If that 15-minute talk had fizzled, TED would have died, four years before ever putting a talk on the Internet.
No matter how little confidence you might have today in your ability to speak in public, there are things you can do to turn that around. Facility with public speaking is not a gift granted at birth to a lucky few. It’s a broad-ranging set of skills. There are hundreds of ways to give a talk, and everyone can find an approach that’s right for them and learn the skills necessary to do it well.
Several years ago, TED’s content director, Kelly Stoetzel, and I went on a global tour in search of speaking talent. In Nairobi, Kenya, we met Richard Turere, a 12-year-old Maasai boy who had come up with a surprising invention. His family raised cattle, and one of the biggest challenges was protecting them at night from lion attacks. Richard had noticed that a stationary campfire didn’t deter the lions, but walking around waving a torch did seem to work. The lions were apparently afraid of moving lights! Richard had somehow taught himself electronics by messing around with parts taken from his parents’ radio. He used that knowledge to devise a system of lights that would turn on and off in sequence, creating a sense of movement. It was built from scrapyard parts — solar panels, a car battery and a motorcycle indicator box. He installed the lights and — presto! — the lion attacks stopped. News of his invention spread and other villages wanted in. Instead of seeking to kill the lions as they had done before, they installed Richard’s “lion lights.” Both villagers and pro-lion environmentalists were happy.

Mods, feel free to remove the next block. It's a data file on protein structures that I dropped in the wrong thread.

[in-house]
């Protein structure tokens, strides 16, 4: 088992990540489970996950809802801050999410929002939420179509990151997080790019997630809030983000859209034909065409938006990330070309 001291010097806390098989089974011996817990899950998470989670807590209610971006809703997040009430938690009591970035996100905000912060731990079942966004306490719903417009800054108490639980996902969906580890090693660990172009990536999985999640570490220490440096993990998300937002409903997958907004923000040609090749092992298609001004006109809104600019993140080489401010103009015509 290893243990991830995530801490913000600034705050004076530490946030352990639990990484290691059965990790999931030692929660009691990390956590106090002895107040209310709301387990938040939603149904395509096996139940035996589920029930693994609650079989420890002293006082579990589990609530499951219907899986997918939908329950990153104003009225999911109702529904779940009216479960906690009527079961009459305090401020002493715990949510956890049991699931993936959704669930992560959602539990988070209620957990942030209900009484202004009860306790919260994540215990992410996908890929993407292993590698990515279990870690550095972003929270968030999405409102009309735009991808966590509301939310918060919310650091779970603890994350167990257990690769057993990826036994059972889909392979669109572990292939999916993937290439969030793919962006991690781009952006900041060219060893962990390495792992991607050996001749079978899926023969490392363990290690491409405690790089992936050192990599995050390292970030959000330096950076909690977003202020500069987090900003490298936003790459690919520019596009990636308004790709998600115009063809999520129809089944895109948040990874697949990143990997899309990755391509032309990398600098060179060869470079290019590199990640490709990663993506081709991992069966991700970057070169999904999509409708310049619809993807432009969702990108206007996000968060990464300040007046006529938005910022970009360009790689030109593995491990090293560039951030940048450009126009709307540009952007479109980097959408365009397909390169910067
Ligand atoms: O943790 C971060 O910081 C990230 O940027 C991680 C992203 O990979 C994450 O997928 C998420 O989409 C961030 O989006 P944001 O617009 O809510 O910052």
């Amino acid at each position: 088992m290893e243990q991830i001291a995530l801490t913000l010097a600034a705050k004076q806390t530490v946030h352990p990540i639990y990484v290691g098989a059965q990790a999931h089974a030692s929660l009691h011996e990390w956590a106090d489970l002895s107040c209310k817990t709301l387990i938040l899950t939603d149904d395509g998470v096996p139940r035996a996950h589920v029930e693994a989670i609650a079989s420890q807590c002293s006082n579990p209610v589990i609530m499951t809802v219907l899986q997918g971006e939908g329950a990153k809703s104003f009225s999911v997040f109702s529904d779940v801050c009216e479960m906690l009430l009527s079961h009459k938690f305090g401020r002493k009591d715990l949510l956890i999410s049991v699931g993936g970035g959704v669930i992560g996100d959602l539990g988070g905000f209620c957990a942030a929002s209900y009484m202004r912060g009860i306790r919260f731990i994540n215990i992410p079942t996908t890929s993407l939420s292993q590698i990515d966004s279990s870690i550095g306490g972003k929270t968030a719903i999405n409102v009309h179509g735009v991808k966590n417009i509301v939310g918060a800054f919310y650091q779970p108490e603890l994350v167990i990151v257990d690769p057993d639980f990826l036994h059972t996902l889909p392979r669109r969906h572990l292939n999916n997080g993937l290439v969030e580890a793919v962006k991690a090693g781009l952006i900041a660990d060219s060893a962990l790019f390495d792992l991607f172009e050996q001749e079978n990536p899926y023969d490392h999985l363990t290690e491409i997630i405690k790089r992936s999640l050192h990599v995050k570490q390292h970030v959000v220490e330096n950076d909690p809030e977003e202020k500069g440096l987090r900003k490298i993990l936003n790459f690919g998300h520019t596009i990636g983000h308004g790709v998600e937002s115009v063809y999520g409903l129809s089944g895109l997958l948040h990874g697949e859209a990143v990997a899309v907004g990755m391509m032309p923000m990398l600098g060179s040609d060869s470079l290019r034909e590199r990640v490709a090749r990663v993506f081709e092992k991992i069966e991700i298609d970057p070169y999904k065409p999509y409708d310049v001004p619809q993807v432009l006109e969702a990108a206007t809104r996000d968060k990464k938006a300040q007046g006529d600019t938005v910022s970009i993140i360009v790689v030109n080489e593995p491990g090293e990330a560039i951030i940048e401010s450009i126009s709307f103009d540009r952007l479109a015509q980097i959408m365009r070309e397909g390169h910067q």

It was an impressive achievement but, at first glance, Richard certainly seemed an unlikely TED speaker. He stood hunched over in a corner of the room, painfully shy. His English was halting, and he struggled to describe his invention coherently. It was hard to imagine him on a stage in California in front of 1,400 people, slotted alongside Sergey Brin and Bill Gates.
But Richard’s story was so compelling that we went ahead anyway and invited him to come speak at TED (TED Talk: My invention that made peace with lions). In the months before the conference, we worked with him to frame his story — to find the right place to begin, and to develop a natural narrative sequence. Because of his invention, Richard had won a scholarship to one of Kenya’s best schools, where he had the chance to practice his TED Talk several times in front of a live audience. This helped build his confidence to the point where his personality could shine through.